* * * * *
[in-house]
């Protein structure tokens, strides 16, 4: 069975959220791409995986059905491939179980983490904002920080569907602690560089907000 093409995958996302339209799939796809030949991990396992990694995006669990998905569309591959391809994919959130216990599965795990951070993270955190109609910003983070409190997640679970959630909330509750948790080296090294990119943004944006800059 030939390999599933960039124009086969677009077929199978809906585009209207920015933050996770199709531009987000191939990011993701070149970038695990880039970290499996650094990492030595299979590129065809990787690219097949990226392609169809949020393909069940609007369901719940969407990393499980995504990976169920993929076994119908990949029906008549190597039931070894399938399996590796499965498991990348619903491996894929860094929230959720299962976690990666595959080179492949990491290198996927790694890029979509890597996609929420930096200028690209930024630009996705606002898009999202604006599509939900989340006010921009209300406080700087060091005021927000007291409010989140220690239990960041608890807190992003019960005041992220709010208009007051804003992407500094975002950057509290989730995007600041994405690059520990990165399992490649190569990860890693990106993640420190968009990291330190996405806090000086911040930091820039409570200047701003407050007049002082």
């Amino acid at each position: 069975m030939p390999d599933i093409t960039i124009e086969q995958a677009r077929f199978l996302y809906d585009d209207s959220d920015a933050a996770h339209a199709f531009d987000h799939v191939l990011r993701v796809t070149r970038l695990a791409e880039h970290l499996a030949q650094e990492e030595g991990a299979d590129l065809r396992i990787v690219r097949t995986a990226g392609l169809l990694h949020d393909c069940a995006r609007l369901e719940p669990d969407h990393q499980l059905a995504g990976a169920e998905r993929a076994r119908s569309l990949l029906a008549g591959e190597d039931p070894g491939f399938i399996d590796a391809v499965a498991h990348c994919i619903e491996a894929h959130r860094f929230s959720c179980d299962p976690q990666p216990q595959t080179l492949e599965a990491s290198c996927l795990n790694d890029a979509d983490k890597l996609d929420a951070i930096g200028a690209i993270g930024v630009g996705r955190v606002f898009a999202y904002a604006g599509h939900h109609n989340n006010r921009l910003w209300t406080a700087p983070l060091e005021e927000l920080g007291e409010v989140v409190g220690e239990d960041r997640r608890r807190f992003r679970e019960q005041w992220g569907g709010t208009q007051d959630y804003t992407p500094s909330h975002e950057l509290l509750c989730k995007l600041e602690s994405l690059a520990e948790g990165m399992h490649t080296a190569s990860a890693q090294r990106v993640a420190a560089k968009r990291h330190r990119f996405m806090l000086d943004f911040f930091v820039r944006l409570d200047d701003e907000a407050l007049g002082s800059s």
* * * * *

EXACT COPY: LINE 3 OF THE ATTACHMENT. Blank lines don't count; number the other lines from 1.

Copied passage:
């Amino acid at each position: 069975m030939p390999d599933i093409t960039i124009e086969q995958a677009r077929f199978l996302y809906d585009d209207s959220d920015a933050a996770h339209a199709f531009d987000h799939v191939l990011r993701v796809t070149r970038l695990a791409e880039h970290l499996a030949q650094e990492e030595g991990a299979d590129l065809r396992i990787v690219r097949t995986a990226g392609l169809l990694h949020d393909c069940a995006r609007l369901e719940p669990d969407h990393q499980l059905a995504g990976a169920e998905r993929a076994r119908s569309l990949l029906a008549g591959e190597d039931p070894g491939f399938i399996d590796a391809v499965a498991h990348c994919i619903e491996a894929h959130r860094f929230s959720c179980d299962p976690q990666p216990q595959t080179l492949e599965a990491s290198c996927l795990n790694d890029a979509d983490k890597l996609d929420a951070i930096g200028a690209i993270g930024v630009g996705r955190v606002f898009a999202y904002a604006g599509h939900h109609n989340n006010r921009l910003w209300t406080a700087p983070l060091e005021e927000l920080g007291e409010v989140v409190g220690e239990d960041r997640r608890r807190f992003r679970e019960q005041w992220g569907g709010t208009q007051d959630y804003t992407p500094s909330h975002e950057l509290l509750c989730k995007l600041e602690s994405l690059a520990e948790g990165m399992h490649t080296a190569s990860a890693q090294r990106v993640a420190a560089k968009r990291h330190r990119f996405m806090l000086d943004f911040f930091v820039r944006l409570d200047d701003e907000a407050l007049g002082s800059s």